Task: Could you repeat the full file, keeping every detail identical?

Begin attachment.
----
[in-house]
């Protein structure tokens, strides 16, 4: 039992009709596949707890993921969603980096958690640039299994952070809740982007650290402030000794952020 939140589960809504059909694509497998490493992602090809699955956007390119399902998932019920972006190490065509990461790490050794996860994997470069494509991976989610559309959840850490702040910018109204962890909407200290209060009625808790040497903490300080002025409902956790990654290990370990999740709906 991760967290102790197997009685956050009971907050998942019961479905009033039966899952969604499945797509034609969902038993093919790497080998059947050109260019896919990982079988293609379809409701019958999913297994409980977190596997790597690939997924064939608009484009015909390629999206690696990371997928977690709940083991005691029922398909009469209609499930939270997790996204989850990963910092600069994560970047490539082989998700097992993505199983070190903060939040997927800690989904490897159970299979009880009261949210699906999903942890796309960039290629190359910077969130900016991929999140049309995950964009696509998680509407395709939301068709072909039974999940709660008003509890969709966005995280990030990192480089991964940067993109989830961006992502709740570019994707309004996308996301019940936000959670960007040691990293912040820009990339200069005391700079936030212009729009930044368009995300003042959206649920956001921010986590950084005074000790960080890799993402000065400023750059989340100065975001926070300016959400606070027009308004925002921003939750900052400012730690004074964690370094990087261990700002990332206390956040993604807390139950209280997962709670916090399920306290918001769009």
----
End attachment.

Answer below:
[in-house]
């Protein structure tokens, strides 16, 4: 039992009709596949707890993921969603980096958690640039299994952070809740982007650290402030000794952020 939140589960809504059909694509497998490493992602090809699955956007390119399902998932019920972006190490065509990461790490050794996860994997470069494509991976989610559309959840850490702040910018109204962890909407200290209060009625808790040497903490300080002025409902956790990654290990370990999740709906 991760967290102790197997009685956050009971907050998942019961479905009033039966899952969604499945797509034609969902038993093919790497080998059947050109260019896919990982079988293609379809409701019958999913297994409980977190596997790597690939997924064939608009484009015909390629999206690696990371997928977690709940083991005691029922398909009469209609499930939270997790996204989850990963910092600069994560970047490539082989998700097992993505199983070190903060939040997927800690989904490897159970299979009880009261949210699906999903942890796309960039290629190359910077969130900016991929999140049309995950964009696509998680509407395709939301068709072909039974999940709660008003509890969709966005995280990030990192480089991964940067993109989830961006992502709740570019994707309004996308996301019940936000959670960007040691990293912040820009990339200069005391700079936030212009729009930044368009995300003042959206649920956001921010986590950084005074000790960080890799993402000065400023750059989340100065975001926070300016959400606070027009308004925002921003939750900052400012730690004074964690370094990087261990700002990332206390956040993604807390139950209280997962709670916090399920306290918001769009």